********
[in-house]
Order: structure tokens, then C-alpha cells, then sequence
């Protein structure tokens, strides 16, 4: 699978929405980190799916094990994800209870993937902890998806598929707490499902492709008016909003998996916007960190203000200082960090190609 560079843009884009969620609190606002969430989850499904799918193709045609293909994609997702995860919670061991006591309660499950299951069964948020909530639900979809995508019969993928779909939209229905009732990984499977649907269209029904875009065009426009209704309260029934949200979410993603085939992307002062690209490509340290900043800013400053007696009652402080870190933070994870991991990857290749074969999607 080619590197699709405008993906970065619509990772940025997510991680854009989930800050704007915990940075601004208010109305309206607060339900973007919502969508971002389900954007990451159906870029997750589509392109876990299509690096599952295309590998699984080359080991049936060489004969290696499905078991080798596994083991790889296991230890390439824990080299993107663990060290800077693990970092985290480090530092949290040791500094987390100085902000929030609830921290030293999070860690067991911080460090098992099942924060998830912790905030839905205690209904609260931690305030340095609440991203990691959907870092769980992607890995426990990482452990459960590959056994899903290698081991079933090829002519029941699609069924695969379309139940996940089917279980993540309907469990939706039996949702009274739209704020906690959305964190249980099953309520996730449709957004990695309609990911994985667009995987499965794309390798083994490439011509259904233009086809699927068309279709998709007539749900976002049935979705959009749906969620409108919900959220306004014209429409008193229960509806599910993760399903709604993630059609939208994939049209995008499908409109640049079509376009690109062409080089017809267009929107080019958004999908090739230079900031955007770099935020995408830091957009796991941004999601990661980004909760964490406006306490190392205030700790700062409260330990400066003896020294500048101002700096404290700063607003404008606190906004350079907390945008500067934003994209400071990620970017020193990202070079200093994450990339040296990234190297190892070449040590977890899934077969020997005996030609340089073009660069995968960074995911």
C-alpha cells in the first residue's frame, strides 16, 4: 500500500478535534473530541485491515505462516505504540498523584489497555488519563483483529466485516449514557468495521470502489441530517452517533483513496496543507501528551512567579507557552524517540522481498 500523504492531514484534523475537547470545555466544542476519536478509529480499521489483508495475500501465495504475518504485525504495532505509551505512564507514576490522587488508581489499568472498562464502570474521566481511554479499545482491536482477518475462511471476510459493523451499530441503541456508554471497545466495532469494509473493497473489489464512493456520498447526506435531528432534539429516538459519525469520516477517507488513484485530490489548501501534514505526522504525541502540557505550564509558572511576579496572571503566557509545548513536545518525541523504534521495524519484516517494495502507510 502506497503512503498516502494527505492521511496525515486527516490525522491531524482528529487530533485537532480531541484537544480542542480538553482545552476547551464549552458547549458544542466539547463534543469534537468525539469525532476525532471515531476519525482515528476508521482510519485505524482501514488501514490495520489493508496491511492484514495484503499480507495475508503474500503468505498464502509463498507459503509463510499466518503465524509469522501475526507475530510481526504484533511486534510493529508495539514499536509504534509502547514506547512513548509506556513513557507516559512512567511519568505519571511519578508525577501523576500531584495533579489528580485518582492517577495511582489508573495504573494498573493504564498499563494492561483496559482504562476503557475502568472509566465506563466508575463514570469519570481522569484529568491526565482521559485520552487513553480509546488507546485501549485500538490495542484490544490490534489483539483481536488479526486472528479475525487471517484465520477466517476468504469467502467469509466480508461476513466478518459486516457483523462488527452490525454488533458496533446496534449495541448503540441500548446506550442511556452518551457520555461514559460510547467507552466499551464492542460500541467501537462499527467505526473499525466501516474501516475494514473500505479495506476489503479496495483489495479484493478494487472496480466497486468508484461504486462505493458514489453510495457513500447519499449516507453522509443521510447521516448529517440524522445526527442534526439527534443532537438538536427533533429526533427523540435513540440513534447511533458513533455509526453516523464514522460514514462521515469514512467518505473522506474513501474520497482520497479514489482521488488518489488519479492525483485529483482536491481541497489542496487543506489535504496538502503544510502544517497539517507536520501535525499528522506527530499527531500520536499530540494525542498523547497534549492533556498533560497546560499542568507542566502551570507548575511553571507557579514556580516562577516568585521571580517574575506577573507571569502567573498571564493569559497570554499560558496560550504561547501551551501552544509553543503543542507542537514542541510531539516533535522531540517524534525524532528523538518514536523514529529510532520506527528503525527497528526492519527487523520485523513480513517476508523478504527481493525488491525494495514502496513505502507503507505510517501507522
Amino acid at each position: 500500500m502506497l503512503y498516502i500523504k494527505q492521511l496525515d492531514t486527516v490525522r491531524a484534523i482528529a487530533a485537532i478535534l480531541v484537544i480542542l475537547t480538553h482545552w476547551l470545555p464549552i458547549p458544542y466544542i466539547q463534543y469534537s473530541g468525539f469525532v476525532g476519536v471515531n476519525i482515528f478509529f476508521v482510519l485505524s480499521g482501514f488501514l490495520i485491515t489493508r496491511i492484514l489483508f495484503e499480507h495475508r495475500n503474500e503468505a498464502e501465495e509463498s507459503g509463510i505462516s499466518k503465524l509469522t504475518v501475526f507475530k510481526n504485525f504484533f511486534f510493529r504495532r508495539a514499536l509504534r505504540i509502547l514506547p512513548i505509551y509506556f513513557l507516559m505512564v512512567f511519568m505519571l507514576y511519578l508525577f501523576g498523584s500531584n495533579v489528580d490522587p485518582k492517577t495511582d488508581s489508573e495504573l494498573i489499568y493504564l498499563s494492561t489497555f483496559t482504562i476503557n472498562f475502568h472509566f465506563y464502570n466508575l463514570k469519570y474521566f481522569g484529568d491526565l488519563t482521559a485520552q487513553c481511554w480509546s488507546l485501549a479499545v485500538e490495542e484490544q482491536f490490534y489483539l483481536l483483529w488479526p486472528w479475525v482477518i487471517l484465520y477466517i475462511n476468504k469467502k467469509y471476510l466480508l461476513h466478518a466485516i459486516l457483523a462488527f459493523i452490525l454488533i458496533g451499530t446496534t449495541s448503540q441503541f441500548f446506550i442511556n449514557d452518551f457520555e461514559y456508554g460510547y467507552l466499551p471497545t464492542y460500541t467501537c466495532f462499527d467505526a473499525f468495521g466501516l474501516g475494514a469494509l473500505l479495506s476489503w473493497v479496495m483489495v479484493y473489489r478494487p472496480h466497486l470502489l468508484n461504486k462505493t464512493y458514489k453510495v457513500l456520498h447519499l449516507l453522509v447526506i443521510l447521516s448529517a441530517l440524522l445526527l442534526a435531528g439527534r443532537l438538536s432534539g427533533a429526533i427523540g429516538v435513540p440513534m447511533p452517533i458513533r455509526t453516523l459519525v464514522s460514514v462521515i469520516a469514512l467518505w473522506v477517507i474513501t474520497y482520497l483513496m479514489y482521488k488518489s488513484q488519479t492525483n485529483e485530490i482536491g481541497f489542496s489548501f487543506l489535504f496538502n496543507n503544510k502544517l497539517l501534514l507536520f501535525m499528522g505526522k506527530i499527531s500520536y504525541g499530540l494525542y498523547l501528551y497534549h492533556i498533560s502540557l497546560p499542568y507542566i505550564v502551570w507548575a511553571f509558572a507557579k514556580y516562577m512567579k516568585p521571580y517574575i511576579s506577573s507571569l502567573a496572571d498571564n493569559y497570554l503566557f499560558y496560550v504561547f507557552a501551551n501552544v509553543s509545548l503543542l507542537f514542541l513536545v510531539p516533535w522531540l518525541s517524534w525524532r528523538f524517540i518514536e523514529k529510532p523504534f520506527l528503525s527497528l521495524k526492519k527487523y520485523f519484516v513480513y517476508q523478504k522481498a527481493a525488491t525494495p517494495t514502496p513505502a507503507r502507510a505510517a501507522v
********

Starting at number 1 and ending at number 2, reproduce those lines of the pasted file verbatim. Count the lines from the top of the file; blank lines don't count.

[in-house]
Order: structure tokens, then C-alpha cells, then sequence